What a nice change.
Tiger Woods and Phil Mickelson got together with Tom Brady and Peyton Manning for golf Sunday. It was one of the first live sports on TV since the coronavirus shut down the world in mid-March.
And boy, did we need it.
Woods and Manning, who led 3-up after six holes, held on a for a 1-up victory. But the important things were, they raised $20 million for Covid-19 relief. And they took our minds off our troubles for a few hours.
``Maybe the best televised golf exhibition ever,’’ my friend Gary Van Sickle, the longtime Sports Illustrated golf writer, called it at the MorningRead.com. Even better than when Lee Trevino was doing an 18-hole standup at the original Skins Games, Gary said. And I agree.
Sure, they are four of the most accomplished athletes in 21st century sports. But on Sunday afternoon, they were more like four buddies slapping the little white ball around.
And thanks to some engaging technology that included cameras on their individual golf carts and microphones in their golf clothes, viewers could tag along on their banter with each other, an announcing crew that included Charles Barkley and Justin Thomas, plus special drop-in guests like A-Rod and Russell Wilson, who threw in generous donations.
It was a treat to hear Tiger needling Phil about his lack of a U.S. Open win. . . to hear Phil busting Peyton, who hit some really good shots, about being a sandbagger.
And it was entertaining to hear Barkley pile on when Brady got off to a slow start. Sir Charles, who has a golf swing right out of Monty Python’s Ministry of Silly Walks, started claiming he could beat Brady.
It was also a little awkward—or enjoyable, depending on how you feel about Brady—to watch perhaps the best quarterback in NFL history look like a mere mortal with a golf club in his hand.
First Barkley offered a six-figure contribution if Brady made a front-nine par. Then major champion Brooks Koepka offered another $100,000 if Brady made a front-nine par.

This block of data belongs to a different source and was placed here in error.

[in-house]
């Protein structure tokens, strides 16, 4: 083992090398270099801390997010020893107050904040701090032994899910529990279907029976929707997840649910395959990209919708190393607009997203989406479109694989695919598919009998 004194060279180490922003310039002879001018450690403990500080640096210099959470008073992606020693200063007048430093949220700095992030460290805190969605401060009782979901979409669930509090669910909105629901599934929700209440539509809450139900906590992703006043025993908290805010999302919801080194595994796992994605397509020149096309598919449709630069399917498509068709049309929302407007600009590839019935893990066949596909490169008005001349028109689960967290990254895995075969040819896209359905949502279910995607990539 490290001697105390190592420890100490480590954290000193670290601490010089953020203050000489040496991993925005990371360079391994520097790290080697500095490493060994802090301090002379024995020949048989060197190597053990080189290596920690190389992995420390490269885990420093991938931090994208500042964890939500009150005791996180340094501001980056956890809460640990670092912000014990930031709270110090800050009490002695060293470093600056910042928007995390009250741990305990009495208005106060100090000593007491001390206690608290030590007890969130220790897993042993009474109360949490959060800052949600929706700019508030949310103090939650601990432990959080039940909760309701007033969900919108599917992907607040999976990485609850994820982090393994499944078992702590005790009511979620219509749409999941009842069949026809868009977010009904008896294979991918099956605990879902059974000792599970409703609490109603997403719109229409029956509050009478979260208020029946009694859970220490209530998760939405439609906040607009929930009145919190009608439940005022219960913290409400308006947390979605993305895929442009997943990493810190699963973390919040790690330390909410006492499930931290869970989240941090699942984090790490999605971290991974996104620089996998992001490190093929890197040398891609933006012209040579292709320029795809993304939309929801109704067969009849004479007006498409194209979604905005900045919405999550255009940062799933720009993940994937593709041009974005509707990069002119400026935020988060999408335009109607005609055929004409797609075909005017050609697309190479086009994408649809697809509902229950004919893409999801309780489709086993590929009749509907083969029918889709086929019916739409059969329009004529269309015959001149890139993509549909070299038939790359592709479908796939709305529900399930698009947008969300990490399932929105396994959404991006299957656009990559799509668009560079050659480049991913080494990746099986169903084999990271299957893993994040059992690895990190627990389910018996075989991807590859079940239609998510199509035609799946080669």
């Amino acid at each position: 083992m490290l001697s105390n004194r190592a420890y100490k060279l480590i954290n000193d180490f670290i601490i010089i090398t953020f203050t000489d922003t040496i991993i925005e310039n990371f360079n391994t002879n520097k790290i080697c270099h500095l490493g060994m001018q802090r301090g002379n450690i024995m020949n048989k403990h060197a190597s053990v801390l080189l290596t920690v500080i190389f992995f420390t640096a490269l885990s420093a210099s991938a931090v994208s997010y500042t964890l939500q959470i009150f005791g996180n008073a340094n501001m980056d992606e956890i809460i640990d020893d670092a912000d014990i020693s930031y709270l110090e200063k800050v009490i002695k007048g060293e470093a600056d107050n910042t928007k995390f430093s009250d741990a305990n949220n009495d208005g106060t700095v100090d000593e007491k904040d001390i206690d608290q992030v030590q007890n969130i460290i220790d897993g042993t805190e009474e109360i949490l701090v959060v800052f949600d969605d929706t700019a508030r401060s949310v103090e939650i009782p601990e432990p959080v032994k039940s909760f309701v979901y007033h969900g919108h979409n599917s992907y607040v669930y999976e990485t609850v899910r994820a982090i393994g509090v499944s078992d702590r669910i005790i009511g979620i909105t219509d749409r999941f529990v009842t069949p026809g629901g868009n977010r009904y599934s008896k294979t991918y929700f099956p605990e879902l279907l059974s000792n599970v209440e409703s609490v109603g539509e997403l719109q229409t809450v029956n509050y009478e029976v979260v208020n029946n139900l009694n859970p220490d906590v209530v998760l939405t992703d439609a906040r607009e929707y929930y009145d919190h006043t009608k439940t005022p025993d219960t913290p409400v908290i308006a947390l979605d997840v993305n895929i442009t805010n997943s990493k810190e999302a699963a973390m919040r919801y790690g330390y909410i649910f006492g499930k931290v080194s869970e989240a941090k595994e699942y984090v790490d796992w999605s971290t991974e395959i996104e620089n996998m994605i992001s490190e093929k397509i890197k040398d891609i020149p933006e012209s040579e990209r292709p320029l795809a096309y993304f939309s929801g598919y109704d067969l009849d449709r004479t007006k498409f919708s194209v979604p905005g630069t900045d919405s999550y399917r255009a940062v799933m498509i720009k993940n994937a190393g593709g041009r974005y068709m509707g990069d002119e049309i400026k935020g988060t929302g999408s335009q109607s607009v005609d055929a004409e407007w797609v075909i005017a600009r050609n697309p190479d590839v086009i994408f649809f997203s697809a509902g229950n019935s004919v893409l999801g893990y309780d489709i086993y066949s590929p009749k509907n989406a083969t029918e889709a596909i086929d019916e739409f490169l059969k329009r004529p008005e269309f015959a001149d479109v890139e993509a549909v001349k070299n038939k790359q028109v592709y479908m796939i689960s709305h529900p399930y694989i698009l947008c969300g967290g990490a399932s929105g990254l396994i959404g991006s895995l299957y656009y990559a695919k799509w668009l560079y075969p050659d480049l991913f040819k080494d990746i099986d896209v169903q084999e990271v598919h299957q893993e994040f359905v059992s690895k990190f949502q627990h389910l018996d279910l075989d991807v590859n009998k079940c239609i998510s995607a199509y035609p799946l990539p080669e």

Challenging a proud football superstar to make one par?
Brady responded with the shot of the day, draining an approach from more than 100 yards on the par-5 seventh hole for birdie. ``Suck on that, Chuck’’ Brady told Barkley.
And somewhere in there, Brady split his pants, and was forced to cover up with rain pants from there.
Brady was the only player in the foursome who opted for long pants on a steamy, soggy day in South Florida at the Medalist Club, a 1995 layout co-designed by Pete Dye and Greg Norman.
Everybody, it seemed, wanted a piece of Brady. During the pre-round warmup, Manning told Brady he would have brought Brady’s ex-coach, Bill Belichick, as a caddie if caddies had been allowed.
Like Brady, Mickelson got off to a slow start, but got going well, driving a tee shot over the trees to the back edge of the 330-yard par-4 11th green. Brady then drained a 25-putt for eagle in the team format.
After Mickelson nearly captured the $25 million hole-in-one prize, Manning got even closer, missing only by 17 inches.
Even Mickelson, who clearly was focused on making an ace, was impressed by that prize. Earning $25 million for one golf shot? That would have been long remembered. And Mickelson, a student of history, knew that.
The TV crew and other essential personnel all wore masks. The four star players did not. They also enjoyed the day so much that they struggled at times to avoid fist-bumps and other celebratory contact. But that was understandable.
Afterward, Manning confessed that he was a bundle of nerves during the entire round.
But what fun. Those ride-along cart cams, especially when it was raining hard, made you feel like you were in the cart yourself.
“The fact that we all came together to raise $20 million for those who have been severely affected, the fact Tom and Peyton, hats off to them for coming out here,” Woods said. “This is our arena, this is what we do. We can’t imagine going out on to their field and doing what they do. But it was a great day.”
In other words, a good time was had by all.